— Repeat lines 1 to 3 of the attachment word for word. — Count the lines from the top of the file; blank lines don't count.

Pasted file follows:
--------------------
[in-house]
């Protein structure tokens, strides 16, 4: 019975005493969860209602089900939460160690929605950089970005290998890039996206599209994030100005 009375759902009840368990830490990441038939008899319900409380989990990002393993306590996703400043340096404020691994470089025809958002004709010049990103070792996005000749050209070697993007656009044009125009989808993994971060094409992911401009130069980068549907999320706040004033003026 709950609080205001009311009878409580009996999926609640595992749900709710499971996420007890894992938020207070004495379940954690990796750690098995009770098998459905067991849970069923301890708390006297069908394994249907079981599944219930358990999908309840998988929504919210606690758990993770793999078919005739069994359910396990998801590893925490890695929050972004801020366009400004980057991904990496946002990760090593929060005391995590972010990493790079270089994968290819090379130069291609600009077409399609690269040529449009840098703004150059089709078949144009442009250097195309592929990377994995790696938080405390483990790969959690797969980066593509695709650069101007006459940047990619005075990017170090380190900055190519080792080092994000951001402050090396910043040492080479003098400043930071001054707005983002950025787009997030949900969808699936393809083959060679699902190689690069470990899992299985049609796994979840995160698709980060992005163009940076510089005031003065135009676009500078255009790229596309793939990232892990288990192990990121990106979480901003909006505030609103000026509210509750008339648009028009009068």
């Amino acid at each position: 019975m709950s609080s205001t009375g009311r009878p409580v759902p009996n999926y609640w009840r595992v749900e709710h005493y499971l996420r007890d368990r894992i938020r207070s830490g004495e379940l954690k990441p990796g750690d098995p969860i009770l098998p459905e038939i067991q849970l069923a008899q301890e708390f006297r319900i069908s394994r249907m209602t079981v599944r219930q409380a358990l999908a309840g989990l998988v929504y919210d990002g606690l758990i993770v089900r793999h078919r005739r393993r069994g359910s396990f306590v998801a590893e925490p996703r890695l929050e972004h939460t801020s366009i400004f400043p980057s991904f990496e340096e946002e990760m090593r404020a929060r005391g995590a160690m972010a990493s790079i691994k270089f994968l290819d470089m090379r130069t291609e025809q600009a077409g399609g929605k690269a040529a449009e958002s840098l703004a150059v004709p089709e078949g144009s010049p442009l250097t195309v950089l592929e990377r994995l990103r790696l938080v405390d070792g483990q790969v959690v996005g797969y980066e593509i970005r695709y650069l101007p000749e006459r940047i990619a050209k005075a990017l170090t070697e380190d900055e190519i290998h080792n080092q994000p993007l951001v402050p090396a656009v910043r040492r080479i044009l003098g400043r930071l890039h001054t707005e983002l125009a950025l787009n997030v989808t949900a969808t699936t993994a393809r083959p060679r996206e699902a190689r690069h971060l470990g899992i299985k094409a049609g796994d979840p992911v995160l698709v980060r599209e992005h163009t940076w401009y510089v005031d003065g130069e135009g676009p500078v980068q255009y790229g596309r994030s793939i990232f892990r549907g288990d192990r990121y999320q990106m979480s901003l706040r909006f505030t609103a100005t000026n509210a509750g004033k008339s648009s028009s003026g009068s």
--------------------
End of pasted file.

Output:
[in-house]
């Protein structure tokens, strides 16, 4: 019975005493969860209602089900939460160690929605950089970005290998890039996206599209994030100005 009375759902009840368990830490990441038939008899319900409380989990990002393993306590996703400043340096404020691994470089025809958002004709010049990103070792996005000749050209070697993007656009044009125009989808993994971060094409992911401009130069980068549907999320706040004033003026 709950609080205001009311009878409580009996999926609640595992749900709710499971996420007890894992938020207070004495379940954690990796750690098995009770098998459905067991849970069923301890708390006297069908394994249907079981599944219930358990999908309840998988929504919210606690758990993770793999078919005739069994359910396990998801590893925490890695929050972004801020366009400004980057991904990496946002990760090593929060005391995590972010990493790079270089994968290819090379130069291609600009077409399609690269040529449009840098703004150059089709078949144009442009250097195309592929990377994995790696938080405390483990790969959690797969980066593509695709650069101007006459940047990619005075990017170090380190900055190519080792080092994000951001402050090396910043040492080479003098400043930071001054707005983002950025787009997030949900969808699936393809083959060679699902190689690069470990899992299985049609796994979840995160698709980060992005163009940076510089005031003065135009676009500078255009790229596309793939990232892990288990192990990121990106979480901003909006505030609103000026509210509750008339648009028009009068």
């Amino acid at each position: 019975m709950s609080s205001t009375g009311r009878p409580v759902p009996n999926y609640w009840r595992v749900e709710h005493y499971l996420r007890d368990r894992i938020r207070s830490g004495e379940l954690k990441p990796g750690d098995p969860i009770l098998p459905e038939i067991q849970l069923a008899q301890e708390f006297r319900i069908s394994r249907m209602t079981v599944r219930q409380a358990l999908a309840g989990l998988v929504y919210d990002g606690l758990i993770v089900r793999h078919r005739r393993r069994g359910s396990f306590v998801a590893e925490p996703r890695l929050e972004h939460t801020s366009i400004f400043p980057s991904f990496e340096e946002e990760m090593r404020a929060r005391g995590a160690m972010a990493s790079i691994k270089f994968l290819d470089m090379r130069t291609e025809q600009a077409g399609g929605k690269a040529a449009e958002s840098l703004a150059v004709p089709e078949g144009s010049p442009l250097t195309v950089l592929e990377r994995l990103r790696l938080v405390d070792g483990q790969v959690v996005g797969y980066e593509i970005r695709y650069l101007p000749e006459r940047i990619a050209k005075a990017l170090t070697e380190d900055e190519i290998h080792n080092q994000p993007l951001v402050p090396a656009v910043r040492r080479i044009l003098g400043r930071l890039h001054t707005e983002l125009a950025l787009n997030v989808t949900a969808t699936t993994a393809r083959p060679r996206e699902a190689r690069h971060l470990g899992i299985k094409a049609g796994d979840p992911v995160l698709v980060r599209e992005h163009t940076w401009y510089v005031d003065g130069e135009g676009p500078v980068q255009y790229g596309r994030s793939i990232f892990r549907g288990d192990r990121y999320q990106m979480s901003l706040r909006f505030t609103a100005t000026n509210a509750g004033k008339s648009s028009s003026g009068s």